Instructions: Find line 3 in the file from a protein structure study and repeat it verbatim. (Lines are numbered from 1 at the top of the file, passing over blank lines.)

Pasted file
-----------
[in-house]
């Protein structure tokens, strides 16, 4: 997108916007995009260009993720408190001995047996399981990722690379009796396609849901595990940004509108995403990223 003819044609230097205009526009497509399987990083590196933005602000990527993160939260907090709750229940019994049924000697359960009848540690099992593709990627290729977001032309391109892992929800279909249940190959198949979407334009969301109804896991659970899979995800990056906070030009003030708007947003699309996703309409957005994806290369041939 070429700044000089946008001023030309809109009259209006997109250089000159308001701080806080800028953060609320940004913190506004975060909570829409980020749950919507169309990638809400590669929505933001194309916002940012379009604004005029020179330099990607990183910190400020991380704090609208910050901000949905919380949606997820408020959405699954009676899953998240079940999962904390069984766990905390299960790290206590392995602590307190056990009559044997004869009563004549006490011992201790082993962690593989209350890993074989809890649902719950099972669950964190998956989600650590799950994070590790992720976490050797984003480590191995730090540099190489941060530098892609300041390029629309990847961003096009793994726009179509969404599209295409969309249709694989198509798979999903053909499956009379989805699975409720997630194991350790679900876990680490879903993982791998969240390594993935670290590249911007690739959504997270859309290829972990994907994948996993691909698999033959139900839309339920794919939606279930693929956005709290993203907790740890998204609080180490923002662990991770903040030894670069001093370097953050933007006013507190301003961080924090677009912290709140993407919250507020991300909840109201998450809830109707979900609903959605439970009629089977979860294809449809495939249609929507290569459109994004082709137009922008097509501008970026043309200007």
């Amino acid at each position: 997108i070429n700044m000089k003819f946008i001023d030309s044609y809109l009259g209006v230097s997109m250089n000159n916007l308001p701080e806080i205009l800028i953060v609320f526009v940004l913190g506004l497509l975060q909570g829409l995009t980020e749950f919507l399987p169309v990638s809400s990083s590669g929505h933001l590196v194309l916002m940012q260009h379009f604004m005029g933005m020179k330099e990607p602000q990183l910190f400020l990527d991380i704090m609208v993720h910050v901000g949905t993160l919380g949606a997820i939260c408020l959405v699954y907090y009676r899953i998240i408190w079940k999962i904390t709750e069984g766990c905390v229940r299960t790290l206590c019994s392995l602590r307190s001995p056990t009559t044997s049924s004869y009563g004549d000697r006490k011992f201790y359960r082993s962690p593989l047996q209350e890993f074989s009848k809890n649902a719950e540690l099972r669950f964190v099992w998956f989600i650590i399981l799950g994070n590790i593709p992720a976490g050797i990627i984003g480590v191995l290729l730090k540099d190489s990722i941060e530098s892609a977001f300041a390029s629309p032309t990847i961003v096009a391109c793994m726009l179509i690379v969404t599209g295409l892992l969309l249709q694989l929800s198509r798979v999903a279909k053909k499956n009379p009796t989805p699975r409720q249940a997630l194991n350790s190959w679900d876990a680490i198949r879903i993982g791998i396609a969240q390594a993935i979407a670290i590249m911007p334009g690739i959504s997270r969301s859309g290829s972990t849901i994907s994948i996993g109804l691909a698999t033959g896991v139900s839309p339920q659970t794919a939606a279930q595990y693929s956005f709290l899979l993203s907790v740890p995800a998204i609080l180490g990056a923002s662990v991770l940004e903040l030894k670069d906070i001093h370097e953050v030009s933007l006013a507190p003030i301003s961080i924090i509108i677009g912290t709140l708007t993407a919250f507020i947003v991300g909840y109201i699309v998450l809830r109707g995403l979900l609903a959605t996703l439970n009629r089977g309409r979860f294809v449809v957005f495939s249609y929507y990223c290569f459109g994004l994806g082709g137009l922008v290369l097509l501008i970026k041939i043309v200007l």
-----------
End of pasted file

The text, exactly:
């Amino acid at each position: 997108i070429n700044m000089k003819f946008i001023d030309s044609y809109l009259g209006v230097s997109m250089n000159n916007l308001p701080e806080i205009l800028i953060v609320f526009v940004l913190g506004l497509l975060q909570g829409l995009t980020e749950f919507l399987p169309v990638s809400s990083s590669g929505h933001l590196v194309l916002m940012q260009h379009f604004m005029g933005m020179k330099e990607p602000q990183l910190f400020l990527d991380i704090m609208v993720h910050v901000g949905t993160l919380g949606a997820i939260c408020l959405v699954y907090y009676r899953i998240i408190w079940k999962i904390t709750e069984g766990c905390v229940r299960t790290l206590c019994s392995l602590r307190s001995p056990t009559t044997s049924s004869y009563g004549d000697r006490k011992f201790y359960r082993s962690p593989l047996q209350e890993f074989s009848k809890n649902a719950e540690l099972r669950f964190v099992w998956f989600i650590i399981l799950g994070n590790i593709p992720a976490g050797i990627i984003g480590v191995l290729l730090k540099d190489s990722i941060e530098s892609a977001f300041a390029s629309p032309t990847i961003v096009a391109c793994m726009l179509i690379v969404t599209g295409l892992l969309l249709q694989l929800s198509r798979v999903a279909k053909k499956n009379p009796t989805p699975r409720q249940a997630l194991n350790s190959w679900d876990a680490i198949r879903i993982g791998i396609a969240q390594a993935i979407a670290i590249m911007p334009g690739i959504s997270r969301s859309g290829s972990t849901i994907s994948i996993g109804l691909a698999t033959g896991v139900s839309p339920q659970t794919a939606a279930q595990y693929s956005f709290l899979l993203s907790v740890p995800a998204i609080l180490g990056a923002s662990v991770l940004e903040l030894k670069d906070i001093h370097e953050v030009s933007l006013a507190p003030i301003s961080i924090i509108i677009g912290t709140l708007t993407a919250f507020i947003v991300g909840y109201i699309v998450l809830r109707g995403l979900l609903a959605t996703l439970n009629r089977g309409r979860f294809v449809v957005f495939s249609y929507y990223c290569f459109g994004l994806g082709g137009l922008v290369l097509l501008i970026k041939i043309v200007l």